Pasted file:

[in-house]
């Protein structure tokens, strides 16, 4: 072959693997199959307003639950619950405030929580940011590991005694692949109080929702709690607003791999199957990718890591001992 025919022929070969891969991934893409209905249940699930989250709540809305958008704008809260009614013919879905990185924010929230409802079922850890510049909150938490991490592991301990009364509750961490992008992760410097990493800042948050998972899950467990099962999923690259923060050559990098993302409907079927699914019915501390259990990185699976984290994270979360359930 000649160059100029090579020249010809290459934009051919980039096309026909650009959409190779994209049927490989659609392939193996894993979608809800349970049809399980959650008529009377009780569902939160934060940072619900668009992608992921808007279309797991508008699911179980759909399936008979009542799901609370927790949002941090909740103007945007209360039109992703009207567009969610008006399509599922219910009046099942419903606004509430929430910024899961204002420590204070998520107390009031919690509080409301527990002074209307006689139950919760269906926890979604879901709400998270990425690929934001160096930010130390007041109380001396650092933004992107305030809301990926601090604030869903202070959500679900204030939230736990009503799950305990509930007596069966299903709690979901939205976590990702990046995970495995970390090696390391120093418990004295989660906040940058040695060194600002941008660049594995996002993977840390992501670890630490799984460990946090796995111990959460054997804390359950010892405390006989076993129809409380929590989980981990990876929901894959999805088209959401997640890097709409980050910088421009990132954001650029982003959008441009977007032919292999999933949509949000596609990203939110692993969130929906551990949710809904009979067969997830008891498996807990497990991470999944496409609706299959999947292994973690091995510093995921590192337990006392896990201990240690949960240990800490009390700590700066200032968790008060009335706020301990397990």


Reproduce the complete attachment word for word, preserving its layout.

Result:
[in-house]
């Protein structure tokens, strides 16, 4: 072959693997199959307003639950619950405030929580940011590991005694692949109080929702709690607003791999199957990718890591001992 025919022929070969891969991934893409209905249940699930989250709540809305958008704008809260009614013919879905990185924010929230409802079922850890510049909150938490991490592991301990009364509750961490992008992760410097990493800042948050998972899950467990099962999923690259923060050559990098993302409907079927699914019915501390259990990185699976984290994270979360359930 000649160059100029090579020249010809290459934009051919980039096309026909650009959409190779994209049927490989659609392939193996894993979608809800349970049809399980959650008529009377009780569902939160934060940072619900668009992608992921808007279309797991508008699911179980759909399936008979009542799901609370927790949002941090909740103007945007209360039109992703009207567009969610008006399509599922219910009046099942419903606004509430929430910024899961204002420590204070998520107390009031919690509080409301527990002074209307006689139950919760269906926890979604879901709400998270990425690929934001160096930010130390007041109380001396650092933004992107305030809301990926601090604030869903202070959500679900204030939230736990009503799950305990509930007596069966299903709690979901939205976590990702990046995970495995970390090696390391120093418990004295989660906040940058040695060194600002941008660049594995996002993977840390992501670890630490799984460990946090796995111990959460054997804390359950010892405390006989076993129809409380929590989980981990990876929901894959999805088209959401997640890097709409980050910088421009990132954001650029982003959008441009977007032919292999999933949509949000596609990203939110692993969130929906551990949710809904009979067969997830008891498996807990497990991470999944496409609706299959999947292994973690091995510093995921590192337990006392896990201990240690949960240990800490009390700590700066200032968790008060009335706020301990397990």